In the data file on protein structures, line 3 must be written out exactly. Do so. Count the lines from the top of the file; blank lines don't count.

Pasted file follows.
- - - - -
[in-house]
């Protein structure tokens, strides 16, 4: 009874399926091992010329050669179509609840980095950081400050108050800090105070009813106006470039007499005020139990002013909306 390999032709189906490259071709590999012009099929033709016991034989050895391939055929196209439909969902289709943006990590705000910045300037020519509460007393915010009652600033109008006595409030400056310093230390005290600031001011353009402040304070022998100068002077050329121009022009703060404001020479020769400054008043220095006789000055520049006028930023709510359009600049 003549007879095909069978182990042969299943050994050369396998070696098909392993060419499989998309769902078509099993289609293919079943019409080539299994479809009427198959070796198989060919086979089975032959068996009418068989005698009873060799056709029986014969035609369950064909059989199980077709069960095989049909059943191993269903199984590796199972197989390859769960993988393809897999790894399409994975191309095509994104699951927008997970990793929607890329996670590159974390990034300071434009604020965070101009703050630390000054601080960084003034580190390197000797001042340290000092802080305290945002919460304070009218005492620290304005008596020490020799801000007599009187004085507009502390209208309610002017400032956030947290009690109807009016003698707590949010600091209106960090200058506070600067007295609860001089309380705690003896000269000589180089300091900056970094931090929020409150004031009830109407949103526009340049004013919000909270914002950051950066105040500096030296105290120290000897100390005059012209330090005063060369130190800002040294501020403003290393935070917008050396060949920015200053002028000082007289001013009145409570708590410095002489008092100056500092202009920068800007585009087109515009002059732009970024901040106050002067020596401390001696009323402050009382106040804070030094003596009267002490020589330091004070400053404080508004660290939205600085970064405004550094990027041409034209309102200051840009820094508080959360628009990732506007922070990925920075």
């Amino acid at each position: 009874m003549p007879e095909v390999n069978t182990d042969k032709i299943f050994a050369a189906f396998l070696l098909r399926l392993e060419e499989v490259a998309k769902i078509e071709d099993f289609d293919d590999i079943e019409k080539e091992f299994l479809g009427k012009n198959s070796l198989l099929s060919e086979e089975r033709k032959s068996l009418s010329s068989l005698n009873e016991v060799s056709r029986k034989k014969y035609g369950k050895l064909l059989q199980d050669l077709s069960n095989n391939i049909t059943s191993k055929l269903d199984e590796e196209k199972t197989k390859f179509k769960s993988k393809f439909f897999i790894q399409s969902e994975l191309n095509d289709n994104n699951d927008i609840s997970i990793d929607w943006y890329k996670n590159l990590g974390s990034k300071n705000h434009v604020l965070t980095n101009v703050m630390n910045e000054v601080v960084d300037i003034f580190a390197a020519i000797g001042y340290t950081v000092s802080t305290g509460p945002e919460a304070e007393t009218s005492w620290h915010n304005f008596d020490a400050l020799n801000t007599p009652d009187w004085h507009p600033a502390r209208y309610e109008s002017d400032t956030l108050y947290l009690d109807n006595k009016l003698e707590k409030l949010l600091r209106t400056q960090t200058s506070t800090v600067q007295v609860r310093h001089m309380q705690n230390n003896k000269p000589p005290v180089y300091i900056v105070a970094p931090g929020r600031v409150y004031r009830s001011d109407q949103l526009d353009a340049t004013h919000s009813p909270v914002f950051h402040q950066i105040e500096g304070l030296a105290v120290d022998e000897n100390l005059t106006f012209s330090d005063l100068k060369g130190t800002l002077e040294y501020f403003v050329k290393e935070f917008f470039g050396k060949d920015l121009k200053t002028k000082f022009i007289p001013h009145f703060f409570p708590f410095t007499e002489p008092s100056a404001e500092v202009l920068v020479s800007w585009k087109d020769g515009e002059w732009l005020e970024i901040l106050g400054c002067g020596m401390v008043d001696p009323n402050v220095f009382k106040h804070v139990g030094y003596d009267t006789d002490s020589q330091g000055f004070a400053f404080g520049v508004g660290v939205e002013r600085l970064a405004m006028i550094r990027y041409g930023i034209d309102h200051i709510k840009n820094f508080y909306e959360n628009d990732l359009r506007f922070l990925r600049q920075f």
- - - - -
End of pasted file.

């Amino acid at each position: 009874m003549p007879e095909v390999n069978t182990d042969k032709i299943f050994a050369a189906f396998l070696l098909r399926l392993e060419e499989v490259a998309k769902i078509e071709d099993f289609d293919d590999i079943e019409k080539e091992f299994l479809g009427k012009n198959s070796l198989l099929s060919e086979e089975r033709k032959s068996l009418s010329s068989l005698n009873e016991v060799s056709r029986k034989k014969y035609g369950k050895l064909l059989q199980d050669l077709s069960n095989n391939i049909t059943s191993k055929l269903d199984e590796e196209k199972t197989k390859f179509k769960s993988k393809f439909f897999i790894q399409s969902e994975l191309n095509d289709n994104n699951d927008i609840s997970i990793d929607w943006y890329k996670n590159l990590g974390s990034k300071n705000h434009v604020l965070t980095n101009v703050m630390n910045e000054v601080v960084d300037i003034f580190a390197a020519i000797g001042y340290t950081v000092s802080t305290g509460p945002e919460a304070e007393t009218s005492w620290h915010n304005f008596d020490a400050l020799n801000t007599p009652d009187w004085h507009p600033a502390r209208y309610e109008s002017d400032t956030l108050y947290l009690d109807n006595k009016l003698e707590k409030l949010l600091r209106t400056q960090t200058s506070t800090v600067q007295v609860r310093h001089m309380q705690n230390n003896k000269p000589p005290v180089y300091i900056v105070a970094p931090g929020r600031v409150y004031r009830s001011d109407q949103l526009d353009a340049t004013h919000s009813p909270v914002f950051h402040q950066i105040e500096g304070l030296a105290v120290d022998e000897n100390l005059t106006f012209s330090d005063l100068k060369g130190t800002l002077e040294y501020f403003v050329k290393e935070f917008f470039g050396k060949d920015l121009k200053t002028k000082f022009i007289p001013h009145f703060f409570p708590f410095t007499e002489p008092s100056a404001e500092v202009l920068v020479s800007w585009k087109d020769g515009e002059w732009l005020e970024i901040l106050g400054c002067g020596m401390v008043d001696p009323n402050v220095f009382k106040h804070v139990g030094y003596d009267t006789d002490s020589q330091g000055f004070a400053f404080g520049v508004g660290v939205e002013r600085l970064a405004m006028i550094r990027y041409g930023i034209d309102h200051i709510k840009n820094f508080y909306e959360n628009d990732l359009r506007f922070l990925r600049q920075f």